Around world, massacres have spurred gun control
DUNBLANE, Scotland (AP) — If there's anywhere that understands the pain of Newtown, it's Dunblane, the town whose grief became a catalyst for changes to Britain's gun laws.
In March 1996, a 43-year-old man named Thomas Hamilton walked into a primary school in this central Scotland town of 8,000 people and shot to death 16 kindergarten-age children and their teacher with four legally held handguns. In the weeks that followed, people in the town formed the Snowdrop campaign — named for the first flower of spring — to press for a ban on handguns. Within weeks, it had collected 750,000 signatures. By the next year, the ban had become law.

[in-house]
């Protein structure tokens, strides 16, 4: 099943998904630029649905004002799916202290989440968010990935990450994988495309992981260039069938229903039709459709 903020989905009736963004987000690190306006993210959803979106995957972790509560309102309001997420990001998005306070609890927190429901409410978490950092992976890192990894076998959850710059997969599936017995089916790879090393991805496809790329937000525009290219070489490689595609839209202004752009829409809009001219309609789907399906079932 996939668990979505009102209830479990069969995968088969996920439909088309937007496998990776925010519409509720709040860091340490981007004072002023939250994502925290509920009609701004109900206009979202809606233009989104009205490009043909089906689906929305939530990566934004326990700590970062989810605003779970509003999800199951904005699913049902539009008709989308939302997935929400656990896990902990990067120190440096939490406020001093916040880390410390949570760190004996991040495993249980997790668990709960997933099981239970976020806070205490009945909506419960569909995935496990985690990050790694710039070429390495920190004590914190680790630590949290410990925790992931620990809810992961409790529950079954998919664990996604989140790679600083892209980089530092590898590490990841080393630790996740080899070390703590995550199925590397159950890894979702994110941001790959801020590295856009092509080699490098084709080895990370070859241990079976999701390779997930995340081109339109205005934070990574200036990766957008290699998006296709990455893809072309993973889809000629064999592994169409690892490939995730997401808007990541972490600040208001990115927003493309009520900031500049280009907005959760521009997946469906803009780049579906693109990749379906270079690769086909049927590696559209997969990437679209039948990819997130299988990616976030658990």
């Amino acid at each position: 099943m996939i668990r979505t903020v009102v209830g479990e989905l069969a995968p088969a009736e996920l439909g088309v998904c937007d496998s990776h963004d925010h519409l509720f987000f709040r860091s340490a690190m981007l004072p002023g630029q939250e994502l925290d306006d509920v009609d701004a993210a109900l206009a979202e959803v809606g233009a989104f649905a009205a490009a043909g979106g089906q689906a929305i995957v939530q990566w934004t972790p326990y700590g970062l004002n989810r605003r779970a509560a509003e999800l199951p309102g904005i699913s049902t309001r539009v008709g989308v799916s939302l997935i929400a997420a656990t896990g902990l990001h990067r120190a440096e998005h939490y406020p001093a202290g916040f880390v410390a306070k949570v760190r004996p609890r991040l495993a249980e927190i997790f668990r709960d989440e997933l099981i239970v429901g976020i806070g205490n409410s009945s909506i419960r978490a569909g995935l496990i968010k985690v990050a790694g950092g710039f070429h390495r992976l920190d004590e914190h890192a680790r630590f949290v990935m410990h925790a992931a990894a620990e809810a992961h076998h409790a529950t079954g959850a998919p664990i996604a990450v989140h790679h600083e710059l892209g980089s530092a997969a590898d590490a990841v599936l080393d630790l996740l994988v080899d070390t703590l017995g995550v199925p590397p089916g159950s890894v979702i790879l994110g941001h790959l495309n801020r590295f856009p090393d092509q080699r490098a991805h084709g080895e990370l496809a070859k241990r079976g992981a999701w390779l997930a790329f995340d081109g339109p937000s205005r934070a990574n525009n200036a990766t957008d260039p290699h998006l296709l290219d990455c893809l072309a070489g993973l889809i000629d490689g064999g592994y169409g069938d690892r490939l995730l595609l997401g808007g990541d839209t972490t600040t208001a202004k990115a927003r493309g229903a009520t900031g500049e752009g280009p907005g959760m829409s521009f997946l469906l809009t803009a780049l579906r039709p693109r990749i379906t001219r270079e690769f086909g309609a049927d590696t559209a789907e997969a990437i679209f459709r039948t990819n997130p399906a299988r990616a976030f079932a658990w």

It is a familiar pattern around the world — from Britain to Australia, grief at mass shootings has been followed by swift political action to tighten gun laws.
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